Growing up in Cameroon, Viviane Leuche, MD, was inspired by her childhood pediatrician to pursue a career in pediatrics. The African continent’s relatively young population—the estimated median age is 19 years old—offers many opportunities for a pediatrician to make an impact. She says she was particularly attracted to pediatric emergency medicine because of the skills it provides for treating extremely sick children.
Dr. Leuche completed her medical degree at the University of Minnesota School of Medicine and her pediatrics residency at Seattle Children’s Hospital. Currently, she is completing a fellowship in pediatric emergency medicine at Children’s Minnesota. Her studies in global health included learning about disease processes that are more commonly seen in sub-Saharan Africa than in the US during traditional medical training. She also had the opportunity to meet Ugandan senior house officers and attending physicians who visited Minnesota, as well as to participate in discussions about health outcome disparities and inequities, ethics, and colonialism in global health.
In the spring of 2019, Dr. Leuche’s mentors at University of Minnesota, Dr. Cindy Howard and Dr. Tina Slusher, encouraged her to volunteer with HVO in Kampala, Uganda at Mulago Hospital and Kawempe Hospital in the Special Care Baby Unit. Her visit overlapped with Dr. Yvonne Vaucher, a longtime volunteer who serves as HVO’s project director for the pediatric site in Kampala. The project’s goals are to strengthen the Department of Pediatrics and Child Health through training and capacity building.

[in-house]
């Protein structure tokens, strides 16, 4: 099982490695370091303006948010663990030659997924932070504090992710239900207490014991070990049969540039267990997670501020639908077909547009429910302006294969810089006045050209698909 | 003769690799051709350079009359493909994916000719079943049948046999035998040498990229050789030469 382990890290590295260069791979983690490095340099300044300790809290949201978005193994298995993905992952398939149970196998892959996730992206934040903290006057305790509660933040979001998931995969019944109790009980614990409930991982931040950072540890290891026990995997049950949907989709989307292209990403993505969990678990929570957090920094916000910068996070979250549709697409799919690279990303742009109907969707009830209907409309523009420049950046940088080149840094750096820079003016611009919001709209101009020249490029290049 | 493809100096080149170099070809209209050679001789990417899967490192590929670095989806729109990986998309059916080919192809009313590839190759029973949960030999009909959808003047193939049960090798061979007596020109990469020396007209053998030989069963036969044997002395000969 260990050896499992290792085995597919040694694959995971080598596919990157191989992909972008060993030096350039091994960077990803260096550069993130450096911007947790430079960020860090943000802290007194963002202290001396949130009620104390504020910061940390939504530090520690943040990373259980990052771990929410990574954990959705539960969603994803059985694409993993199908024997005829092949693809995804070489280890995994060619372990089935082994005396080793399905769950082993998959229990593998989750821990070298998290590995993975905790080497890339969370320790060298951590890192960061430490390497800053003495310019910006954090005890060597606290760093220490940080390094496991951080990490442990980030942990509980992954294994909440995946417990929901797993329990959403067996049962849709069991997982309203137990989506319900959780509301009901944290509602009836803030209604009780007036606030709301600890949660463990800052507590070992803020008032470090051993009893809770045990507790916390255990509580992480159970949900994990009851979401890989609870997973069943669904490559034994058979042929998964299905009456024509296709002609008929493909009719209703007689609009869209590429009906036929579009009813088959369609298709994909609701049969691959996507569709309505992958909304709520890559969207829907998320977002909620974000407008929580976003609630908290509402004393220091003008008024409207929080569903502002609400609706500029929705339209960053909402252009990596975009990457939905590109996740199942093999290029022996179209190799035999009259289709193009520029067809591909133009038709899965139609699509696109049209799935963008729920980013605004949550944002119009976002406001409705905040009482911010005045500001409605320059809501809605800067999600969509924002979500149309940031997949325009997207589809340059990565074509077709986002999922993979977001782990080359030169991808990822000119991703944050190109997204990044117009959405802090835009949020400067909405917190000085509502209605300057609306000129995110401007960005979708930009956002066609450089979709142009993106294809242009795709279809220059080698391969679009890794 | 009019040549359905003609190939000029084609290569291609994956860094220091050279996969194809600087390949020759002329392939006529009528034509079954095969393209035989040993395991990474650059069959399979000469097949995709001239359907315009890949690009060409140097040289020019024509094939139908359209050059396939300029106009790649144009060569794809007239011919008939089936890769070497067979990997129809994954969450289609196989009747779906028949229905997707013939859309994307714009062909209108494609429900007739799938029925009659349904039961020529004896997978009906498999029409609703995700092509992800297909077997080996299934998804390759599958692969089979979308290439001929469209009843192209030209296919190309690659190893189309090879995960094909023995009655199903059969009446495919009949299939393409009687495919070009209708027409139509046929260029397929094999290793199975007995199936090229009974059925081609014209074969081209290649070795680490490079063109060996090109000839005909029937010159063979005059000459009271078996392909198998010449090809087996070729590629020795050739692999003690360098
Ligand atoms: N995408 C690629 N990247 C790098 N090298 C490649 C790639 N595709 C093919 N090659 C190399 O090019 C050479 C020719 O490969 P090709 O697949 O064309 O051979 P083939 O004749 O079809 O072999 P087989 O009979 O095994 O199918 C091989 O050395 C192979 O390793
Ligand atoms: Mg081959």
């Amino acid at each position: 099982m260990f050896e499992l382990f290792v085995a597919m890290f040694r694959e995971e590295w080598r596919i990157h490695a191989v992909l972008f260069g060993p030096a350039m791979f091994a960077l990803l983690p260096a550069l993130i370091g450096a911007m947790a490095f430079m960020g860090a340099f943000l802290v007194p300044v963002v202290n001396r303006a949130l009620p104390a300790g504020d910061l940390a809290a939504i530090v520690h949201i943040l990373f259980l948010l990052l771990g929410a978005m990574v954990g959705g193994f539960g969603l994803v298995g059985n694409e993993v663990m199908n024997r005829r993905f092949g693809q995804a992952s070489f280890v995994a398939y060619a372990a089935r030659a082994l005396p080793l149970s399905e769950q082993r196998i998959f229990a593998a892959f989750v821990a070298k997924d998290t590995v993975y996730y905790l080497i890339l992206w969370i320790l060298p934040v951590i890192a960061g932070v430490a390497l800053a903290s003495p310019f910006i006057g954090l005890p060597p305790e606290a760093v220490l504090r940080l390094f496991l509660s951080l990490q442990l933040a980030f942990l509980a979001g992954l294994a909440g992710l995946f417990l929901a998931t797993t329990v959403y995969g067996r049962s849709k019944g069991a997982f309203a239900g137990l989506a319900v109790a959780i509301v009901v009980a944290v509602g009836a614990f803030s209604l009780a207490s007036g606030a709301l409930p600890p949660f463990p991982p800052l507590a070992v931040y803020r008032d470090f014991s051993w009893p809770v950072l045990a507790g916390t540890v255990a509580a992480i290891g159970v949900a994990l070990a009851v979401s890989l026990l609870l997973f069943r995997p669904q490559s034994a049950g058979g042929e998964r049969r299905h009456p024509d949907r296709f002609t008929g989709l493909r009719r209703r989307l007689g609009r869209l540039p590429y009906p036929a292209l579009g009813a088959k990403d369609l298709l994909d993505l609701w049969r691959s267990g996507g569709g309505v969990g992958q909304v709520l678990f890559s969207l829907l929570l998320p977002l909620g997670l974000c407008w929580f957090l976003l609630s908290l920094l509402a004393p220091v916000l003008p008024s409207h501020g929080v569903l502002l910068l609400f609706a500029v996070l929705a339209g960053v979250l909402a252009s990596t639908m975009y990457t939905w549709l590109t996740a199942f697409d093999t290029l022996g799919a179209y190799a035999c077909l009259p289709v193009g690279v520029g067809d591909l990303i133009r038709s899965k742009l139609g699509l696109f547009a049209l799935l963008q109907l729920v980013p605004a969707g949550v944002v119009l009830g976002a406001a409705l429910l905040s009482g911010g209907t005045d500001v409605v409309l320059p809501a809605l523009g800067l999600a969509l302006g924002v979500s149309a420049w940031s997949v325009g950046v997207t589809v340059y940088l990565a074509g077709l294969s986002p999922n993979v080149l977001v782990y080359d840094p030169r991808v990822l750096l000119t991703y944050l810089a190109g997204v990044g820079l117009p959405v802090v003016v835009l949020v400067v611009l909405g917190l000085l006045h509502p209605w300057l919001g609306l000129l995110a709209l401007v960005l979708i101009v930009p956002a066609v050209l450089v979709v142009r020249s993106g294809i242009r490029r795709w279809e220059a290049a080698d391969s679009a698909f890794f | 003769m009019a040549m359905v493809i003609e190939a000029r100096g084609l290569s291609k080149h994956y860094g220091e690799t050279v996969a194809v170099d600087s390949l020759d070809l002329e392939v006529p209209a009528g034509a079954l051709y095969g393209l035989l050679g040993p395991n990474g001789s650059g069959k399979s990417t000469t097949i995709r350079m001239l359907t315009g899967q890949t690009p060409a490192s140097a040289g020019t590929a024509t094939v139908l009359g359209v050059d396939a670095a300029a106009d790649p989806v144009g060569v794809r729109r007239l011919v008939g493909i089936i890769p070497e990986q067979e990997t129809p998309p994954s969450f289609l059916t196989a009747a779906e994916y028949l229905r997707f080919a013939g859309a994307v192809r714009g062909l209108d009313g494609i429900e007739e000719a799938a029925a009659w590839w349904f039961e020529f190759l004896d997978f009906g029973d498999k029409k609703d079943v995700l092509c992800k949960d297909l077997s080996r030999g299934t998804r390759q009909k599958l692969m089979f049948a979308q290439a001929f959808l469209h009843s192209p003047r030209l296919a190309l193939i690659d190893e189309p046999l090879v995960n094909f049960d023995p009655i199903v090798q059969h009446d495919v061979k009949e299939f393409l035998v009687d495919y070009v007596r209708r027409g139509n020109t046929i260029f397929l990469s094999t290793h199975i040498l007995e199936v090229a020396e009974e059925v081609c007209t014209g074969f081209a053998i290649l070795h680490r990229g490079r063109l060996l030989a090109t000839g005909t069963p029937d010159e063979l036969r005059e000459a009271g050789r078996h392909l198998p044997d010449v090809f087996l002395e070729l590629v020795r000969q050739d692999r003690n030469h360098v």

Drs. Howard, Slusher, and Vaucher advised Dr. Leuche as she began her work. Once on-site, she connected with Stella Nyange, the HVO volunteer coordinator, who was an important resource in navigating Kampala and Mulago. Dr. Ezekiel Mupere and Dr. Bob Opoka from the pediatrics department at Makerere University School of Medicine, among other staff, also provided invaluable guidance. Dr. Leuche says she appreciated the hospitality of her Ugandan colleagues, a sentiment shared by many HVO volunteers.
Highlights of her assignment, Dr. Leuche recalls, were her work treating children with challenging illnesses, the teaching shared while working in Pediatric Acute Care, and the many conversations she had with trainees rotating through the ward, pediatric senior house officers, attendings, and charge nurses. She says that Sister Jolly Rubambarama, the warm, dedicated charge nurse in Pediatric Acute Care, especially left her with lasting memories. While her volunteer experience was brief, Dr. Leuche continues to maintain contact with some of the pediatric senior house officers and Sister Jolly. She hopes to return to the HVO project site in Kampala to continue participating in educational and research partnerships.
After completing her fellowship, Dr. Leuche will join the faculty of University of Minnesota Department of Pediatrics as an assistant professor in pediatric emergency medicine and global child health. She plans to return to Cameroon or go to another sub-Saharan country to partner with local pediatricians in their efforts to improve the health of children through collaborative teaching and locally led solutions to health system change.
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